The Bureau of Justice Assistance (BJA) supports programs and initiatives in various areas, including law enforcement, justice information sharing, offender management, combating drug crime and abuse, adjudication, advancing tribal justice, crime prevention, protecting vulnerable populations, and capacity building. View a listing of programs below or use the Search Filters feature to conduct a keyword search of programs.
CRPPE provides information on practitioner-researcher partnerships, performance measures, logic models, program evaluation, and more to devise solutions to improve the quality, quantity, and equity of criminal justice and public safety services.
Formerly the Comprehensive Opioid Abuse Program (COAP), COSSAP’s purpose is to provide financial and technical assistance to states, units of local government, and Indian tribal governments to develop, implement, or expand comprehensive efforts to identify, respond to, treat, and support those impacted by illicit opioids, stimulants and other drugs of abuse.
The JAG Program provides states, tribes, and local governments with critical funding necessary to support a range of program areas including law enforcement, prosecution, indigent defense, courts, crime prevention and education, corrections and community corrections, drug treatment and enforcement, planning, evaluation, technology improvement, and crime victim and witness initiatives and mental health programs and related law enforcement and corrections programs, including behavioral programs and crisis intervention teams.
The Swift Certain Fair (SCF) Initiative provides grants and assistance to states, units of local government, and federally recognized Indian tribes to develop, implement, and test an SCF program model.
Innovations in Reentry Initiative (IRI) seeks to improve the capacity and effectiveness of state, local and tribal jurisdictions to identify innovative ways to increase the success rates of individuals returning to their communities and reduce the number of crimes committed by those recently returning.
The Innovations in Supervision Initiative (ISI) provides grants and assistance to states, units of local government, and federally recognized Indian tribes to develop, implement, and test innovative and evidence-based probation and parole practices.
The purpose of JMHCP is to increase public safety by facilitating collaboration among the criminal justice, juvenile justice, mental health treatment, and substance abuse systems to increase access to treatment for this unique group of offenders.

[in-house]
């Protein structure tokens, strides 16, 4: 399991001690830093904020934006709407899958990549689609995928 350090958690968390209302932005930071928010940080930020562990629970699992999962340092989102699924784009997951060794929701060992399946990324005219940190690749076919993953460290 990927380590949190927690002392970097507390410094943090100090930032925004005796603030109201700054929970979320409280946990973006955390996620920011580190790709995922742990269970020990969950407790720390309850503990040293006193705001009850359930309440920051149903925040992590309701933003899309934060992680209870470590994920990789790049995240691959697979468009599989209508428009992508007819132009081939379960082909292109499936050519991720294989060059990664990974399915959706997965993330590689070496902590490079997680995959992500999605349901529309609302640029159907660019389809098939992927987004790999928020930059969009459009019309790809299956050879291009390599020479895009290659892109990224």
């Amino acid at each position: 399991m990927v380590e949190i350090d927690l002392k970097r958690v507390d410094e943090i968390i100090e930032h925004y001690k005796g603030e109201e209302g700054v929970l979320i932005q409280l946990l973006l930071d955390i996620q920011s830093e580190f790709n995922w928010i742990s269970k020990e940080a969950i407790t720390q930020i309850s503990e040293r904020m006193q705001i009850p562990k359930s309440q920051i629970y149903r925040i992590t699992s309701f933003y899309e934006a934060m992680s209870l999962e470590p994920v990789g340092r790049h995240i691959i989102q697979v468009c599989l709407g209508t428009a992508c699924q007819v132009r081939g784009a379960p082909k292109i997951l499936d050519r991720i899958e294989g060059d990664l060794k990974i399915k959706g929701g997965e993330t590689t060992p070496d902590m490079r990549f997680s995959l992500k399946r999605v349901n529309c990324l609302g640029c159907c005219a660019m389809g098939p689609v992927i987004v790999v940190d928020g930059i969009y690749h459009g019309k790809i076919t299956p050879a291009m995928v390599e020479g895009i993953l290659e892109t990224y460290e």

Justice Counts is designed to help policymakers and criminal justice practitioners make better decisions using data.
This program works collaboratively with key stakeholders and national partner organizations to identify critical issues and problems, and provide resources in response to emerging challenges in criminal justice.
JRI is a data-driven process to improve public safety by helping jurisdictions make more effective and efficient use of criminal justice resources to address the complex factors that drive crime and recidivism.
PIECP places inmates in realistic work environments, pays them prevailing wages, and gives them a chance to develop marketable skills that will increase their potential for rehabilitation and meaningful employment on release.
This program provides funding to state and local governments and federally recognized tribes for demonstration projects within confinement settings including, adult prisons and jails, juvenile facilities; community corrections facilities; law enforcement lockups and other temporary holding facilities, and tribal detention facilities.
PSN is designed to create and foster safer neighborhoods through a sustained reduction in violent crime, including, but not limited to, addressing criminal gangs and the felonious possession and use of firearms.
The Sixth Amendment Training and Technical Assistance (TTA) Program provides TTA to ensure that states and local government are provided with the capacity and tools necessary to meet the obligations established by the Sixth Amendment.
The RSAT Program assists states and units of local government in developing and implementing residential substance abuse treatment programs in state and local correctional and detention facilities.
This joint project of BJA and the National Institute of Justice seeks to empower local jurisdictions to take an all-stakeholder, non-blaming, forward-looking approach to learning from errors, with the goal of mitigating future risk.
SCAAP provides federal payments to states and localities that incurred correctional officer salary costs for incarcerating undocumented criminal aliens with at least one felony or two misdemeanor convictions for violations of state or local law, and incarcerated for at least 4 consecutive days during the reporting period.
This program was created to assist states in building, implementing, and improving victim notification capacity.
The TCCLA goals are to enhance the operations of tribal justice systems and improve access to those systems; and provide training and technical assistance for development and enhancement of tribal justice systems.
TJSIP assists tribes in developing effective strategies to cost effectively renovate, expand, or replace existing facilities associated with the incarceration and rehabilitation of juvenile and adult offenders subject to tribal jurisdiction.